As you go through the data, you may notice subthemes and subdivisions of themes that focus on a specific aspect of the theme that is significant or relevant to your research question. For example, if your theme is a university, your subthemes could be faculties or departments within that university.

What to Add to the Reflectivity Journal?

Your reflexivity journal entries should reflect how codes were interpreted and combined to form themes at this analysis stage.

Review the Themes

By now, you should have a good idea of your codes, themes, and possibly subthemes. It’s time to review all the themes you’ve identified.

In this step, you’ll want to make sure that everything you’ve labelled as a theme fits the data, that the themes exist in the data, that no themes are missing, and that you can proceed to the next step confident that you’ve coded all of your themes accurately and thoroughly. If you discover that your themes have become too broad and that there is too much information under one theme, it may be beneficial to divide this into more themes so that you can be more specific with your thematic analysis.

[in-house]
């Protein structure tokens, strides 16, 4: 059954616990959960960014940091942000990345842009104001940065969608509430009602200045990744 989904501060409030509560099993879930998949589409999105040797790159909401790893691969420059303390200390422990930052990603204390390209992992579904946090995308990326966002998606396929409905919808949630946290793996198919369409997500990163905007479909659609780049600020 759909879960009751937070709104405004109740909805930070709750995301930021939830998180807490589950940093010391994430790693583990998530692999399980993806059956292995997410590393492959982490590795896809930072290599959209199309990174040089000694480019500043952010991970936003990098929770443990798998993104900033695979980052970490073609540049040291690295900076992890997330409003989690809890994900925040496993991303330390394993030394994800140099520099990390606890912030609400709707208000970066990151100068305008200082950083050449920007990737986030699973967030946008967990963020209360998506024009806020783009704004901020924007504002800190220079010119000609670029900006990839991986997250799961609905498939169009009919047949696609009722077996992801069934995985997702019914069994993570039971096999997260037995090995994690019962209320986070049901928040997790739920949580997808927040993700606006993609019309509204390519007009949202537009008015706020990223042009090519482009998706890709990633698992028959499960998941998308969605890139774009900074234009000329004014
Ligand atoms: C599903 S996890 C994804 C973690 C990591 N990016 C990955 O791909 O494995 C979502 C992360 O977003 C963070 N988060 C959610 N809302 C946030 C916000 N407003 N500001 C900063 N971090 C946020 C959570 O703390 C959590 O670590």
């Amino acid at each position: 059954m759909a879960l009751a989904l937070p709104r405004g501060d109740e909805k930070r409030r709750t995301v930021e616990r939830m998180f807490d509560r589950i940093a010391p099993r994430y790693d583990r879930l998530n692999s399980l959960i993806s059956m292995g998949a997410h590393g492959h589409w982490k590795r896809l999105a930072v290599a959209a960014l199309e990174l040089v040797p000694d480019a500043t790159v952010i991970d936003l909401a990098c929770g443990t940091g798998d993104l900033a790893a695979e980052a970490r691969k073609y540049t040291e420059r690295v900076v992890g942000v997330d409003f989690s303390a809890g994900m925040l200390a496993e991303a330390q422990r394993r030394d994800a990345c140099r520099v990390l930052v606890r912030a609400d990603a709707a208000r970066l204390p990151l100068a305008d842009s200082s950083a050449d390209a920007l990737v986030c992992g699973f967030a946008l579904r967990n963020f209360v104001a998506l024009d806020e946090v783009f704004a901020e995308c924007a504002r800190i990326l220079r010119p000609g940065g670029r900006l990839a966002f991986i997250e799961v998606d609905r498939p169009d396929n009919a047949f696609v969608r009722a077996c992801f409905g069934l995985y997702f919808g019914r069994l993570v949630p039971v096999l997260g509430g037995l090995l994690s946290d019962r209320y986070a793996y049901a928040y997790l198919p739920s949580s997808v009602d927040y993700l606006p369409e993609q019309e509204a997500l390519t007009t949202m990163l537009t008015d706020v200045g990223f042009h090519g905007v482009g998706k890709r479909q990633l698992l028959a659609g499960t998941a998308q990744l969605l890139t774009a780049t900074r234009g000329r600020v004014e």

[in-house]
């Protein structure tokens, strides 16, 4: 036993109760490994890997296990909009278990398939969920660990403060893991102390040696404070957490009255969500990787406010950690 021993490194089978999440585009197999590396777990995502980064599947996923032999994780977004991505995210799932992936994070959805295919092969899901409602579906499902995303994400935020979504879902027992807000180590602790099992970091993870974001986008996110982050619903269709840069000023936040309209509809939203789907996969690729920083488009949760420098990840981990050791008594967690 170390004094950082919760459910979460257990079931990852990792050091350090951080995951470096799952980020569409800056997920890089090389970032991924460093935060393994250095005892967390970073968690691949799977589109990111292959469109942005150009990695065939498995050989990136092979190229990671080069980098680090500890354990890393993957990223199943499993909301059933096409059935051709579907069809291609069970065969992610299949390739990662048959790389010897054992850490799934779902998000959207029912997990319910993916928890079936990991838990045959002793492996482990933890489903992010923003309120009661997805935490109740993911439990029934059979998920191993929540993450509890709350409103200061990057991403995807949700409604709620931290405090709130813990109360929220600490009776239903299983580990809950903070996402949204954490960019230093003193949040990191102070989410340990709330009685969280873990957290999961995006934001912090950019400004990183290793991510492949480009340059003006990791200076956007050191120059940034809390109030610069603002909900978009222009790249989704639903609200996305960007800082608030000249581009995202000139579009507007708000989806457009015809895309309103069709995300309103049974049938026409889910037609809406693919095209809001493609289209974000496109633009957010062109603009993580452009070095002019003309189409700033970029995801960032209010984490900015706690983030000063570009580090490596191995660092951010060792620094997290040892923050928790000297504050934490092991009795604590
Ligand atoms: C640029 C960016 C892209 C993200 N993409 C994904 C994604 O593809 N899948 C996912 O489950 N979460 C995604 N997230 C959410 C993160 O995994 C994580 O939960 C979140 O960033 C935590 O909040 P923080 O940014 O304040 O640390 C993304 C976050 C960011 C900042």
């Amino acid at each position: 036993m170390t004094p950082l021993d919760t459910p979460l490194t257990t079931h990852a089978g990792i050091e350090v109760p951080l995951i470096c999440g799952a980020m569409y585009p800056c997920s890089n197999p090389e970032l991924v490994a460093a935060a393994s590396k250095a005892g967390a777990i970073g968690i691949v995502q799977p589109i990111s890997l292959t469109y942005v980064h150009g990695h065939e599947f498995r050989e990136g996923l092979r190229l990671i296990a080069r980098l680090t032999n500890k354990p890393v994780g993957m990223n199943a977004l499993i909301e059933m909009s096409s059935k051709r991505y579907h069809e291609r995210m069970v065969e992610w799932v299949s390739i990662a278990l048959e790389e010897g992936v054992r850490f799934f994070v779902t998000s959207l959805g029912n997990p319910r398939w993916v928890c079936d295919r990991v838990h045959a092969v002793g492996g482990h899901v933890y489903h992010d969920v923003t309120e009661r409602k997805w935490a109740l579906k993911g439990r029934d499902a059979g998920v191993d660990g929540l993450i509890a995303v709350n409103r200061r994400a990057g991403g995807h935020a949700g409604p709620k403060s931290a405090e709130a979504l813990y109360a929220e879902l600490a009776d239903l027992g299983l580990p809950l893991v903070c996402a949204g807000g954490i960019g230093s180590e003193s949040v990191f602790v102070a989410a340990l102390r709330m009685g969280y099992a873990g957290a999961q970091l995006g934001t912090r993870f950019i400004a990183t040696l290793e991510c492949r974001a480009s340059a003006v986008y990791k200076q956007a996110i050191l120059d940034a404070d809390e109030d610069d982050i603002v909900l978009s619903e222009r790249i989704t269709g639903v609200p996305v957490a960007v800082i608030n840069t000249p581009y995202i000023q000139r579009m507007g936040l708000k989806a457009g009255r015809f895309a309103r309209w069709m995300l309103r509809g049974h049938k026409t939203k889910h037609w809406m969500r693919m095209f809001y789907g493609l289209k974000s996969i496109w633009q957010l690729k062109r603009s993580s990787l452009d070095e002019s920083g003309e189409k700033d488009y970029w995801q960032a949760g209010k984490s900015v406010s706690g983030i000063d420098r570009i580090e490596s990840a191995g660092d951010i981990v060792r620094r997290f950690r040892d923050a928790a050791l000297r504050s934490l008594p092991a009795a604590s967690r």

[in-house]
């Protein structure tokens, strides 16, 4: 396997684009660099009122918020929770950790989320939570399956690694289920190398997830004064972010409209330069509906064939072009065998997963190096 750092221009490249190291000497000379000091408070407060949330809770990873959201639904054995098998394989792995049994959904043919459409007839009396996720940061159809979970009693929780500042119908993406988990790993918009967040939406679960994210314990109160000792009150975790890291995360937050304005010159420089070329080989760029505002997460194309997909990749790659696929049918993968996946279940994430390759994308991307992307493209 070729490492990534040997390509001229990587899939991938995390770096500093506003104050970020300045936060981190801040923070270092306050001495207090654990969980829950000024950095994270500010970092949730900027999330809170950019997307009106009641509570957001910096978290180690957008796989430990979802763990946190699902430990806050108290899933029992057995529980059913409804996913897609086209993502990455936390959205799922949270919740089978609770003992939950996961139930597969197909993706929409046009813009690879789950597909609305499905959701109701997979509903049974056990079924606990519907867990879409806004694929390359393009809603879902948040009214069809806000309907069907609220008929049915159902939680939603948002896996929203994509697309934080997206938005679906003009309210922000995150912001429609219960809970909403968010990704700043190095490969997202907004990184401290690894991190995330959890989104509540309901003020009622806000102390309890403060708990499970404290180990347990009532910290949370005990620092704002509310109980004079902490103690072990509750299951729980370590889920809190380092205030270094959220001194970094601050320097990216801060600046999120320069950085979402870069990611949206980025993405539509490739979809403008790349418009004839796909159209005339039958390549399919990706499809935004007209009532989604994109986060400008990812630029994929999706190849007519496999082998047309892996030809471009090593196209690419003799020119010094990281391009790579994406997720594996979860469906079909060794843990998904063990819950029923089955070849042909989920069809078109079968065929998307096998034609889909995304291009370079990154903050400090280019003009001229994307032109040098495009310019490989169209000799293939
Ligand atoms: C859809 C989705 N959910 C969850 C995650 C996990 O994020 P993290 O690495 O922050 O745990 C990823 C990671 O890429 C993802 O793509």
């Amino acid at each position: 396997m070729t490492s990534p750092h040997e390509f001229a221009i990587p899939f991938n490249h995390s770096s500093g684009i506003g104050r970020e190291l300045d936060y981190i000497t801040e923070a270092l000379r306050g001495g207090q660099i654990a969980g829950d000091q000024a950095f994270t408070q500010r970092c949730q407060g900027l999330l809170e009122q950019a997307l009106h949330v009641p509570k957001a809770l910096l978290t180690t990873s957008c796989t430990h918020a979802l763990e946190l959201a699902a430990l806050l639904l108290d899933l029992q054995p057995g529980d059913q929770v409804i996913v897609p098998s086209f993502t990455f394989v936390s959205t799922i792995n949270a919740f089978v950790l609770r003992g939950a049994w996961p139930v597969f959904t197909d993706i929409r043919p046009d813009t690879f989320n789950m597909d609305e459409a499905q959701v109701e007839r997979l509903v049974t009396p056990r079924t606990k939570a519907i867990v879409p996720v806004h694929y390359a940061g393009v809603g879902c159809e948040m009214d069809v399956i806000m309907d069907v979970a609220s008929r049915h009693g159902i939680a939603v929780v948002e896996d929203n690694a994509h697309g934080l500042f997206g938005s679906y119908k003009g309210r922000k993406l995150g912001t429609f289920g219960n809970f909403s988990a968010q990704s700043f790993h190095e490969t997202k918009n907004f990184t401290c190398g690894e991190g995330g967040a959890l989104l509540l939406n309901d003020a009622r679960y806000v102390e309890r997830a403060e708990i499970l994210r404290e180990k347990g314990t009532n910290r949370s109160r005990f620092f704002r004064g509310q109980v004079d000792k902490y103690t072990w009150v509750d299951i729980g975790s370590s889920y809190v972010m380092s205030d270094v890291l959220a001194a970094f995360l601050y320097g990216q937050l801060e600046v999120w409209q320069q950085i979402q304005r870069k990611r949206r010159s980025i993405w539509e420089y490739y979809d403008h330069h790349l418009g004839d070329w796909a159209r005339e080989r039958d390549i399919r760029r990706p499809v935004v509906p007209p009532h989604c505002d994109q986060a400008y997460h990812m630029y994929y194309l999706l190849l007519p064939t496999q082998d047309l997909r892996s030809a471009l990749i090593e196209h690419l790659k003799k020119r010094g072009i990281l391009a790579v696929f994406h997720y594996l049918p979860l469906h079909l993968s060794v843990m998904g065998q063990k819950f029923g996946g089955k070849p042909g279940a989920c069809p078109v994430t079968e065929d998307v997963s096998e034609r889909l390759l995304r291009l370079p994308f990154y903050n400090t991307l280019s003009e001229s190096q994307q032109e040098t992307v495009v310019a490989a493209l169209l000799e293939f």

What to Add to the Reflectivity Journal?

It would help if you wrote in your reflexivity journal about how you understood the themes, how they are supported by evidence, and how they fit in with your codes. It would help if you also revisited your research questions to ensure that the data and themes you’ve identified are directly relevant to these questions.

Finalise the Themes